As a filmmaker, I am driven by the interesting people that I get to meet, and the fascinating stories that I get to tell. My goal is to tell stories that have not been told before. I like to translate a real-life event or a story into something that people can identify with. I think it is important to share stories that not only entertain, but inform people; or even better, challenge the beliefs of others and making people think about something differently than they ever had before. Those types of stories usually involve the most interesting people. So when I got a mysterious phone call out of the blue from someone who said they wanted to make a mob movie with me, I could not resist finding out more about this opportunity.
In Fall of last year, I met Dr. Reverend Mike Craft Sr for the first time. He began to tell me some of the stories about how he used to be an international mob assassin. To be honest, after the first meeting I didn’t believe him, but his story intrigued me just enough to spark my interest in looking into this more. I spent the next few days doing research to find out as much as I could about “Mike Craft,” and to my surprise, the things that he had told me matched up with whatever reality I could find in my research. He had been interviewed by the Toronto Star (the New York Times of Canada), about how he was contracted to kill Pierre Trudeau and Fidel Castro at the time of the American Boycott of Cuba. The Mike Craft that I met, really was some kind of a “go to” hitman in his prime.
Not long after our initial meeting, Dr. Mike Craft reached out to me again, asking if I would be interested in working with him (as I had not specified previously). I accepted and inquired about our next steps. After a bit of coordination, we set a date to meet to do the interview and promos with some “actresses” he said he had, at a hotel he had connections with. I decided to take on the job. So after finding out the date, I reached out to a friend to work as my “assistant.“ He was partially there to be an extra set of hands, but mostly because I was too terrified to be alone with an (ex) hitman.
The day to shoot this short film with Mike Craft came, and my assistant and I headed to Cobleskill, New York with our nerves and excitement high. After waiting and setting up for what seemed like forever, we finally began filming the interview (none of his “actresses” had come). The next few hours that I spent with Dr. Mike Craft were some of the most equally terrifying and fascinating moments of my life. He was not just telling us one story, maybe for the film he was, but we learned so much (maybe more than we wanted to), about Mike Craft and his life. He told us about how he became a reverend and began preaching while he was still in middle school. He told us how he owned bars (probably not legal ones), was paid to kill Richard Nixon (but didn’t want to kill a US President...He was very specific about being against killing an American President). He told us so many stories of the things he had done in places he had been. All that he left out for us, were the stories that he said: “have no statute of limitations.”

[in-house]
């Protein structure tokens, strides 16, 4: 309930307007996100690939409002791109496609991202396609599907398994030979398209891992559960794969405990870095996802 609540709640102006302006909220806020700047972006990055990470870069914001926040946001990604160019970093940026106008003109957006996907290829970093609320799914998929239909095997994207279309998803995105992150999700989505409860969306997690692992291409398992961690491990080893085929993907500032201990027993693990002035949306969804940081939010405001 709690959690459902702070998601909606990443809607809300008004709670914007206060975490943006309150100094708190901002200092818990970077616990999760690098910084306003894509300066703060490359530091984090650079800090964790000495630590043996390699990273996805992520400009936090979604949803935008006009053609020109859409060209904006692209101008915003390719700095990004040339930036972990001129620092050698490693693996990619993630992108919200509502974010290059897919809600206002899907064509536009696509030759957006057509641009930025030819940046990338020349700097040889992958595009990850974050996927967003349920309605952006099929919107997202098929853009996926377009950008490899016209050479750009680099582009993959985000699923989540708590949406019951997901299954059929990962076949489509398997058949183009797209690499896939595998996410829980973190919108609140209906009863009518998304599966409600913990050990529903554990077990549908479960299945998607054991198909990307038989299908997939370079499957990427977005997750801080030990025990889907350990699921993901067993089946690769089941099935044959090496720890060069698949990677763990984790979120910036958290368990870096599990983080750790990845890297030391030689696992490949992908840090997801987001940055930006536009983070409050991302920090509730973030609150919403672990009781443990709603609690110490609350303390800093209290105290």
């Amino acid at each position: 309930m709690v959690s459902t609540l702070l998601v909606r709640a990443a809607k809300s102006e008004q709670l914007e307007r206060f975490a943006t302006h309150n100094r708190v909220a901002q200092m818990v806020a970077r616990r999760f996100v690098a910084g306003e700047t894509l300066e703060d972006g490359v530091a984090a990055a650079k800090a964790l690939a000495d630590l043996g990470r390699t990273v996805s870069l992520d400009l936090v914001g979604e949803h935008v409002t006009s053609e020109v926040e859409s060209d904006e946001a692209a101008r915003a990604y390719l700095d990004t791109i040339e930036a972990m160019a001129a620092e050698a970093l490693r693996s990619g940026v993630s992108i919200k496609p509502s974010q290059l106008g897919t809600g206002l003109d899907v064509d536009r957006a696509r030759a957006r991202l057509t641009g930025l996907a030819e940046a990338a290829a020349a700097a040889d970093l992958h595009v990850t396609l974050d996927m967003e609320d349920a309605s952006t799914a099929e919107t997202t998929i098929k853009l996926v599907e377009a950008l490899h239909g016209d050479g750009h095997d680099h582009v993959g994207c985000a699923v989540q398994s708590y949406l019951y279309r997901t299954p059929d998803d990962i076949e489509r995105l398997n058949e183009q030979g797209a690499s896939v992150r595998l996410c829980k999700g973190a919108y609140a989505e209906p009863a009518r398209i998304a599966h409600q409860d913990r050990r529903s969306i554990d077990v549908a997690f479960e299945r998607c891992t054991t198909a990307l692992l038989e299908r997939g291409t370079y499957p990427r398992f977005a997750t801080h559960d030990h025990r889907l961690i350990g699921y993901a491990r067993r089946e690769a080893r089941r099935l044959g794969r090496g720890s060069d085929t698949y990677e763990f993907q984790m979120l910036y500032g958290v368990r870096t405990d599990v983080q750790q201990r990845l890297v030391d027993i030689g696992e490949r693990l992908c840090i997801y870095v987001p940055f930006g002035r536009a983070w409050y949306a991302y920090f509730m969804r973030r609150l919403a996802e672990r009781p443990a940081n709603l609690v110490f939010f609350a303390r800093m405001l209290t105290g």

Craft told me that he transported his weapons in his golf bag for each mission, in order to keep from looking suspicious. Well coincidentally, come to find out I have a friend who was Craft’s neighbor. When I found out about this, I asked my friend what he knew about Mike Craft. He didn’t know much, except that his mother was not a fan. His mother frequently would comment about disliking this man, because he yelled at his wife too much and was always golfing all day (which she assumed because she saw him loading a large golf bag into his car every day).
One of the most fascinating stories he told was how he almost killed John Gotti Senior. At the time we met, the new Gotti movie had just been announced (the movie just premiered this past weekend). He wanted to tell John Gotti Jr. that the only reason this movie could be made, was because he, “Big Mike Craft” was never paid his one-million dollars to assassinate John Gotti. He said he was ready to tell his story. He even told us how he would’ve done it, but as Big Mike says “no one works for free.” It’s so fascinating when movies or even stories like the story of John Gotti are able to be seen as a reality. For me, that’s what this film was all about. It was a simple interview with no extras, but it made this fantasized mob culture that is so prevalent in the age of the Godfather a reality. So, meet the man who should’ve killed John Gotti.